For CIOs who may not be familiar with the IBM i environment, it helps to understand how you can leverage an IBM i system in a Microsoft Windows network.
IBM i partitions can run most TCP/IP servers alongside production software. Many packages, including DRV’s full-line of solutions, can run IBM i and TCP/IP servers on the same partition, rather than using Windows servers for standard TCP/IP functions.
This can help Windows managers decide three things when delivering IBM i-produced stream files to users:
1) Whether to place new IBM i-based traffic on existing Windows servers
2) Whether to stage new Windows servers to handle additional IBM i traffic
3) Whether to use native IBM i TCP/IP functionality
Here’s how IBM’s native TCP/IP capabilities provide options in a Windows network to reduce traffic, use your IBM i as a Microsoft file server, and avoid additional Windows server costs.
Choices, Choices, Choices
Like a Windows server running VMWare, you can create multiple IBM I, AIX, and Linux partitions on an IBM Power server box.
But where most Windows shops only run a few applications on each virtual partition or physical server, IBM i shops usually run all their IBM production applications on the same partition.
The Windows applications/partition ratio is low (around 1-3 applications per partition), but the IBM i applications/partition ratio is high. Because of its architecture, you can run as many applications on an IBM i partition as you have resources to support them with. It’s common for IBM i shops to run 20+ applications on a single partition.
Because of the IBM I multi-application architecture, you have more options for exchanging information using TCP/IP in a Windows network. You can use Windows TCP/IP servers or native TCP/IP IBM i servers, and you can use whichever server best meets your needs.
Here are some ways IBM i TCP/IP services can help you move information in a Windows network.
Providing Windows Drive Mapping for IBM i Data
Using applications such as DRVTech’s report automation and document management software, you can save IBM i application output in universal file formats such as PDF and XLSX. These files can be directly written to a Microsoft file server using QNTC, the IBM i Server Message Block (SMB) client.
You can also save application output to the IBM i Integrated File System (IFS), which has the ability to store stream files and make them available through a Windows file share. Once stored to the IFS, your Windows users can access those files by mapping a drive to the IFS through their Windows desktop Computer folder.
Using the IFS in lieu of a Windows file server can save Windows storage on your existing server (avoiding a possible Windows file server upgrade). You may also potentially save another Windows server license if you would need to stage another Windows server to handle your IBM i stream file traffic.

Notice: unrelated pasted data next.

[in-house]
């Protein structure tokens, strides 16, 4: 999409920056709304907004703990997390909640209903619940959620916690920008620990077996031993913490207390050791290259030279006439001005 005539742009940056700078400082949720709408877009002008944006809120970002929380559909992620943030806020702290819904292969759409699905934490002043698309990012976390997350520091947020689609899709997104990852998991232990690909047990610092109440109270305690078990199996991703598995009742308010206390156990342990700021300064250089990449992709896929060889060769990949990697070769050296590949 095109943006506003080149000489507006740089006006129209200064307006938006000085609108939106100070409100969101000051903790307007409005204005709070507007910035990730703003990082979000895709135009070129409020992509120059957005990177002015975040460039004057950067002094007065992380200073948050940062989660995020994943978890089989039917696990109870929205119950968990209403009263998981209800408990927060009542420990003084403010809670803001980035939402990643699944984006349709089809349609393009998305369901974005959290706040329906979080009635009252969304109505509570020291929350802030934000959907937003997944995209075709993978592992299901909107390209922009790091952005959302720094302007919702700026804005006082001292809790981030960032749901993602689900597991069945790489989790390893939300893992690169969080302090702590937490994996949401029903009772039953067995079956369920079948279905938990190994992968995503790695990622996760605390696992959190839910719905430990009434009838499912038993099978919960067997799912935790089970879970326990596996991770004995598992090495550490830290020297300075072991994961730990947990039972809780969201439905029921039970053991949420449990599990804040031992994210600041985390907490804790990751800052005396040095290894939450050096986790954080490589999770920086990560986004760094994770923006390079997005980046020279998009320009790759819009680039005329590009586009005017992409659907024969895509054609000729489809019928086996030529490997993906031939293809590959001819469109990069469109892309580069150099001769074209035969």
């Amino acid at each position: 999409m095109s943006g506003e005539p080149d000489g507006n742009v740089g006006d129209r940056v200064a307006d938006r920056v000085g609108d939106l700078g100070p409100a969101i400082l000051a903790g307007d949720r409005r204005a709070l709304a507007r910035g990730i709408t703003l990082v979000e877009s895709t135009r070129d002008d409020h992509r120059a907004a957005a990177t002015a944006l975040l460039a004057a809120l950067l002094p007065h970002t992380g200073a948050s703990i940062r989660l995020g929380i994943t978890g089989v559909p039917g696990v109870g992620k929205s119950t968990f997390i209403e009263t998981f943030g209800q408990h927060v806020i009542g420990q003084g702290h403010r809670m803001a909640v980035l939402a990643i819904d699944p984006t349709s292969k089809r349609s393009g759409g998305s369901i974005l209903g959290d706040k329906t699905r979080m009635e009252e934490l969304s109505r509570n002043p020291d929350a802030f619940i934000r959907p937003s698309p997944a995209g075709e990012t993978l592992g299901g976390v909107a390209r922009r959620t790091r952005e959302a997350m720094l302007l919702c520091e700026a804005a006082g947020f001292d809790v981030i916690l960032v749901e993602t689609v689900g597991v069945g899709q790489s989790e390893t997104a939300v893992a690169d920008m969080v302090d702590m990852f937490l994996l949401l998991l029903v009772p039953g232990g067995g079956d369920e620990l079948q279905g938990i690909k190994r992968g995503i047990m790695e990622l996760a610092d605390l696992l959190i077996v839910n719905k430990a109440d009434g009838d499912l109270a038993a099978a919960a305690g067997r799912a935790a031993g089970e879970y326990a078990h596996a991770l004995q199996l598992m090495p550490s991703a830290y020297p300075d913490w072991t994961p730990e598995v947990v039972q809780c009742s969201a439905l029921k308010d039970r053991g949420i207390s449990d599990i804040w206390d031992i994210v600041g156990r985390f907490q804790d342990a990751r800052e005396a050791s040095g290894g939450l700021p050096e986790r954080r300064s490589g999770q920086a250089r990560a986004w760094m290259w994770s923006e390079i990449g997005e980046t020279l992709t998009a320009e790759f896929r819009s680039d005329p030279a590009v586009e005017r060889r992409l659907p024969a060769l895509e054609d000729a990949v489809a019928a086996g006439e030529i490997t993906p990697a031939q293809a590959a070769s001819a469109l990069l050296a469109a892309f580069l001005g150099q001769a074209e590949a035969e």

For more information on using the IFS as a Windows file share, see my earlier post on sending IBM i report data directly to Windows servers and to your users.
Reducing Traffic on Your Exchange Servers
You can configure the IBM i SMTP server to forward email to a Microsoft Exchange Server or you can set up an IBM i SMTP server to do the job. Most IBM i packages that use email services can be configured to use either a Windows or an IBM i SMTP server. If you don’t want to add extra traffic to your Exchange servers or the Exchange servers reside in a different network, you may want to send IBM-generated emails directly through the IBM i native SMTP server.
And There are More Options
SMTP and SMB aren’t the only TCP/IP options you have available on an IBM i. You can leverage your IBM i systems to natively run most TCP/IP services, including:
- Domain Name Server (DNS)
- Dynamic Host Configuration Protocol (DHCP)
- Apache HTTP server
- Lightweight Directory Access Protocol (LDAP)
- Line Printer Requester and Line Printer Daemon (LPR and LPD)
- Quality of Service (QoS)
- Simple Network Time Protocol (SNTP)
The Choice is Yours
My purpose here isn’t to recommend running all your native TCP/IP servers on IBM i. If it meets your business needs for configuring IBM i software from DRVTech or other vendors, you can run TCP/IP functions on either an IBM i or on a Windows server.
IBM Power systems running IBM i partitions give you more options to leverage both your IBM i and your Windows servers by: reducing network traffic, reducing your Windows licensing charges and the number of Windows servers, and using your IBM IFS as a Windows file server. Don’t forget your free eguide by clicking the button below, as well as the helpful articles we’ve included for your viewing.
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More articles on IBM i concepts and the Windows world
3 Steps for Moving Spooled Files Out-of-Machine for Non-IBM i Managers
Four Keys to Fair Software Pricing
IBM i Software Pricing for Non-IBM i Managers
Translating IBM i for the Windows World
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